For a while, I stopped listening to an album that I really enjoy because it was the soundtrack to a time in my life that I was trying to lay to rest. Born and Raised by John Mayer is one of his best, in my opinion, but I’m pretty biased in favor of anything remotely folksy. It was an instant favorite. I listened to it over and over in the spring and summer of 2013. Now it’s bound to memories of that time – many of which I want to forget.
Born and Raised makes me think of…
- Sandy, sunburnt skin and cold showers.
- Two long road trips. Trips to the fish market in his 1968 Volkswagen beetle with no A/C, the leather seats making my legs and back sweaty in the heat. So many trips to Dunkin’ Donuts.
- Learning to sail. Intense anxiety. Not wanting to sail again. Doing it anyway, to make him happy.
- Dirty motel rooms.
- Brunch by the beach. Sunday morning mimosas.
- Lap swim in the dark. Watching the sun rise through the sky lights of the locker room.
- Muggy morning runs on the unlit chip trail.
- Staying in on Friday nights to play Borderlands 2 together.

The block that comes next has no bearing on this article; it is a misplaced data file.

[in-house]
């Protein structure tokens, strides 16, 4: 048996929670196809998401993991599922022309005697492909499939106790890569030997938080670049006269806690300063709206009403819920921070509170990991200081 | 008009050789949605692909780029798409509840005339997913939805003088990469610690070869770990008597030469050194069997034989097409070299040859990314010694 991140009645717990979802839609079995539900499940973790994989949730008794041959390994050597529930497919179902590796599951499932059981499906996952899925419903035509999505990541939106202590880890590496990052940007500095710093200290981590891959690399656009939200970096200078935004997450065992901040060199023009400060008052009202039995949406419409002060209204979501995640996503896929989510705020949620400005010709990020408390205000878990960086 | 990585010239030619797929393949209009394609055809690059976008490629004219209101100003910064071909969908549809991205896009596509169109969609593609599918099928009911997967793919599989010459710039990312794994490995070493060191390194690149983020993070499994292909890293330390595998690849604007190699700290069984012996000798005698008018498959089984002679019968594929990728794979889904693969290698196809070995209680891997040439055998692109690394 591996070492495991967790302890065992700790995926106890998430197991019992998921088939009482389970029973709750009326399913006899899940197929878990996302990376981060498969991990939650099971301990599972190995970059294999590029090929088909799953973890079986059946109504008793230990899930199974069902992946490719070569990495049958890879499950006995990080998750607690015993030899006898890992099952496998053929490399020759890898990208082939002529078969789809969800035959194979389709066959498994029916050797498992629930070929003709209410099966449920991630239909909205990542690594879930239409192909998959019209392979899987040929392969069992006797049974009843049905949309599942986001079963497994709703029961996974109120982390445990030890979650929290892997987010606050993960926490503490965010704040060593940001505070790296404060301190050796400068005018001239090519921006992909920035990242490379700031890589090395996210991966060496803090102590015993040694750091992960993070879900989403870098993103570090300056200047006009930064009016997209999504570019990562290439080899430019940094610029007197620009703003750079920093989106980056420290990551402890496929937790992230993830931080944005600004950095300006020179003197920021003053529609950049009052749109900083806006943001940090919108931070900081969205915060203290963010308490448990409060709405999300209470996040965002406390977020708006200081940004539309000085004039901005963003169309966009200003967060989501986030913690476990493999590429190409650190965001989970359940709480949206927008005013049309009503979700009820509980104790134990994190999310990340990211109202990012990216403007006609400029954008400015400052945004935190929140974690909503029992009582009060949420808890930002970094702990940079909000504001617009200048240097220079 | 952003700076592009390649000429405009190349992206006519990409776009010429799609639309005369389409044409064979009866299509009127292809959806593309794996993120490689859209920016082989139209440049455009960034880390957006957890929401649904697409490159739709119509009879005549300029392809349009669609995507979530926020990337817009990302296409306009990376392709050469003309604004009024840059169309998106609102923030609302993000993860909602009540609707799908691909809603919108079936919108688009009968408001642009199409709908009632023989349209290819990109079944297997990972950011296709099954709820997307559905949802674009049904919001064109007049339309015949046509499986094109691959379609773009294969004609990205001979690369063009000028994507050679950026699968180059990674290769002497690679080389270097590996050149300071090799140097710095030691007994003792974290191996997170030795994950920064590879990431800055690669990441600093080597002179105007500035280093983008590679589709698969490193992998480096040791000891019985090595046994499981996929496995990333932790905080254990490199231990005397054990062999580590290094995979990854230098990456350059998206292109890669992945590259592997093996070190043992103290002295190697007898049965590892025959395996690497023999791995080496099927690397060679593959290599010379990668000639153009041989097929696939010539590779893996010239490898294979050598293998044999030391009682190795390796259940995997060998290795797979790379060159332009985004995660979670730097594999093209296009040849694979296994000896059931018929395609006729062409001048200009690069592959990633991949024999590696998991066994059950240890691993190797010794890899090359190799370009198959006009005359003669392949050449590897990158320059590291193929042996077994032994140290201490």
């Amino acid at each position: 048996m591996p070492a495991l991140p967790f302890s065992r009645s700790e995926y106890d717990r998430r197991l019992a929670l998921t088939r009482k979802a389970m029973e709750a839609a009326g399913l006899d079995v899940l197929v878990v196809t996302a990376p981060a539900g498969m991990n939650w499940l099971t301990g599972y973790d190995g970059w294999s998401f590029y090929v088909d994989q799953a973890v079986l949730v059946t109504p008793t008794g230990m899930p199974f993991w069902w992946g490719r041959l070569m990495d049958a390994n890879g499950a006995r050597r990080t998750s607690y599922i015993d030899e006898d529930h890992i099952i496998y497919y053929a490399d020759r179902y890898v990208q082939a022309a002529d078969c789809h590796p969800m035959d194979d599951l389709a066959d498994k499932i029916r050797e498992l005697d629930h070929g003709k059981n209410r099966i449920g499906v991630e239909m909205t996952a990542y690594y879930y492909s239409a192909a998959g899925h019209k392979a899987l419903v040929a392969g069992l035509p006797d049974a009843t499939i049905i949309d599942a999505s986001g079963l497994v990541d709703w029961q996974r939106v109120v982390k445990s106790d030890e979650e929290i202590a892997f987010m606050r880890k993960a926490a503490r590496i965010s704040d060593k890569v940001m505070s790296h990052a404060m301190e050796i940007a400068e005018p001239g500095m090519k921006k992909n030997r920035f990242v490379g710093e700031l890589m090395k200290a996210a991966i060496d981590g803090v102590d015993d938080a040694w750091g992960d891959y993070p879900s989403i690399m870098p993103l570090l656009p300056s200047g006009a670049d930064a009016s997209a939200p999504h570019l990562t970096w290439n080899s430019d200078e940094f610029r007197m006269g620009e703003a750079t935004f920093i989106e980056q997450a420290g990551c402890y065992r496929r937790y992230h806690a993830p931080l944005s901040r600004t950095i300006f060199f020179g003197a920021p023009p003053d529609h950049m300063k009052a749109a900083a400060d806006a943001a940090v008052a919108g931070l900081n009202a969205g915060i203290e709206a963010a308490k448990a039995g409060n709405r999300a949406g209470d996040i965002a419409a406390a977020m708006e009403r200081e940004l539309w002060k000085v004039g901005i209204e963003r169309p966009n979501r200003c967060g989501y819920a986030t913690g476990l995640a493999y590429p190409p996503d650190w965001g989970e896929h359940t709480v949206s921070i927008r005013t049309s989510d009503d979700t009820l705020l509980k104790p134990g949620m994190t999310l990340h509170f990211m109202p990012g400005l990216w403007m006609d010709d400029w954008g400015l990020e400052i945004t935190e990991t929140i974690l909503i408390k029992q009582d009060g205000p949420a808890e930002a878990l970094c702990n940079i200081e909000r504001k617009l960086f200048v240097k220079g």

- PAC events. Loving color guard, hating drill. So many graduations.
- Long marches. Sweating through a uniform every day.
- The sunset over Pensacola. A year of being in love, wildly, but receiving very little in return. Struggling between selflessness and sacrifice versus needs and expectations.
These are mostly happy memories, but I don’t have enough distance from that relationship to look back on that time with a detached but appreciative fondness. I’m not ready yet. Even positive reminiscing dredges up negative feelings; the rose-colored glasses eventually come off and I remember the deprivation, manipulation, rejection, and ultimately the destruction of my self-esteem. The music recalls memories of the past, and memories of the past invariably lead to feelings of sadness and hurt.
But I love that album. I don’t want to lose it because of these now-bittersweet memories, so I’ve been trying to “reclaim” it. I’m trying to associate it with a new kind of experiences. Whenever I’m feeling happy or peaceful, I’ll play the album or sing it to myself. I’d like to cognitively reassign the album to positive feelings which are independent of time and location. I want to enjoy the music again, earnestly, freely, with no emotional baggage.
Do you have music that makes you remember certain times in your life? Has it ever been hard for you to listen to an artist or album after it became associated with a bad time?goodbye cold, goodbye rain goodbye sorrow, goodbye shame